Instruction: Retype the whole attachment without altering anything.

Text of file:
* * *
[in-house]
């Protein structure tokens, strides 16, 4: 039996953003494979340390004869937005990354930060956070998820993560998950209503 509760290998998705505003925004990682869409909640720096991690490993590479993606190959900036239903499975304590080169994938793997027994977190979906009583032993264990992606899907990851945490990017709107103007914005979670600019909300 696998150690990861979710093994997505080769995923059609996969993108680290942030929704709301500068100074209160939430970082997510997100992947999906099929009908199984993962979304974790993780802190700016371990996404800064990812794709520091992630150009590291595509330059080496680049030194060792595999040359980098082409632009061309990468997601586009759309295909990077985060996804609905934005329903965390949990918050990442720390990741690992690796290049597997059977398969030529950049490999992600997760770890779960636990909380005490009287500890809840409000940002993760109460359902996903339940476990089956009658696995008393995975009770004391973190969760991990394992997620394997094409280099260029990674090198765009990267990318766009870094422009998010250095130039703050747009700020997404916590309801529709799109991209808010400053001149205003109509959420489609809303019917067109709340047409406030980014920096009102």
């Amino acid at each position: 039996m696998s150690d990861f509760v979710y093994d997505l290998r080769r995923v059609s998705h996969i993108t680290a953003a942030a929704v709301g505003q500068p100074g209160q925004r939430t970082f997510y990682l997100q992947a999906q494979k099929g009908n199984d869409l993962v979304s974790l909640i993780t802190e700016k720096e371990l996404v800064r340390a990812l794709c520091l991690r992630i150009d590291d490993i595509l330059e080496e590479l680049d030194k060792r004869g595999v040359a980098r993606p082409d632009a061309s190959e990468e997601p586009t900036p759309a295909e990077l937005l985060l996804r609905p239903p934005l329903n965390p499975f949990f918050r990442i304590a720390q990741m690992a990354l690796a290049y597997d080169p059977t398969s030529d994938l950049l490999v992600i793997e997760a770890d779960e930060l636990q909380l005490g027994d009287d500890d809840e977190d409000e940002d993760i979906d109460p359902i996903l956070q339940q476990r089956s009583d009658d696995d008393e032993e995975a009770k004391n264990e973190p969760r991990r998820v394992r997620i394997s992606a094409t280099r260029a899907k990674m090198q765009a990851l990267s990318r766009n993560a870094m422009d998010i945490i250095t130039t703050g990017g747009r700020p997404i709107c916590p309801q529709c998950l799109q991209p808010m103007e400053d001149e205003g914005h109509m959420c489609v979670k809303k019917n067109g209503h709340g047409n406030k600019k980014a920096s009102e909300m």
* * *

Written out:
[in-house]
């Protein structure tokens, strides 16, 4: 039996953003494979340390004869937005990354930060956070998820993560998950209503 509760290998998705505003925004990682869409909640720096991690490993590479993606190959900036239903499975304590080169994938793997027994977190979906009583032993264990992606899907990851945490990017709107103007914005979670600019909300 696998150690990861979710093994997505080769995923059609996969993108680290942030929704709301500068100074209160939430970082997510997100992947999906099929009908199984993962979304974790993780802190700016371990996404800064990812794709520091992630150009590291595509330059080496680049030194060792595999040359980098082409632009061309990468997601586009759309295909990077985060996804609905934005329903965390949990918050990442720390990741690992690796290049597997059977398969030529950049490999992600997760770890779960636990909380005490009287500890809840409000940002993760109460359902996903339940476990089956009658696995008393995975009770004391973190969760991990394992997620394997094409280099260029990674090198765009990267990318766009870094422009998010250095130039703050747009700020997404916590309801529709799109991209808010400053001149205003109509959420489609809303019917067109709340047409406030980014920096009102």
């Amino acid at each position: 039996m696998s150690d990861f509760v979710y093994d997505l290998r080769r995923v059609s998705h996969i993108t680290a953003a942030a929704v709301g505003q500068p100074g209160q925004r939430t970082f997510y990682l997100q992947a999906q494979k099929g009908n199984d869409l993962v979304s974790l909640i993780t802190e700016k720096e371990l996404v800064r340390a990812l794709c520091l991690r992630i150009d590291d490993i595509l330059e080496e590479l680049d030194k060792r004869g595999v040359a980098r993606p082409d632009a061309s190959e990468e997601p586009t900036p759309a295909e990077l937005l985060l996804r609905p239903p934005l329903n965390p499975f949990f918050r990442i304590a720390q990741m690992a990354l690796a290049y597997d080169p059977t398969s030529d994938l950049l490999v992600i793997e997760a770890d779960e930060l636990q909380l005490g027994d009287d500890d809840e977190d409000e940002d993760i979906d109460p359902i996903l956070q339940q476990r089956s009583d009658d696995d008393e032993e995975a009770k004391n264990e973190p969760r991990r998820v394992r997620i394997s992606a094409t280099r260029a899907k990674m090198q765009a990851l990267s990318r766009n993560a870094m422009d998010i945490i250095t130039t703050g990017g747009r700020p997404i709107c916590p309801q529709c998950l799109q991209p808010m103007e400053d001149e205003g914005h109509m959420c489609v979670k809303k019917n067109g209503h709340g047409n406030k600019k980014a920096s009102e909300m």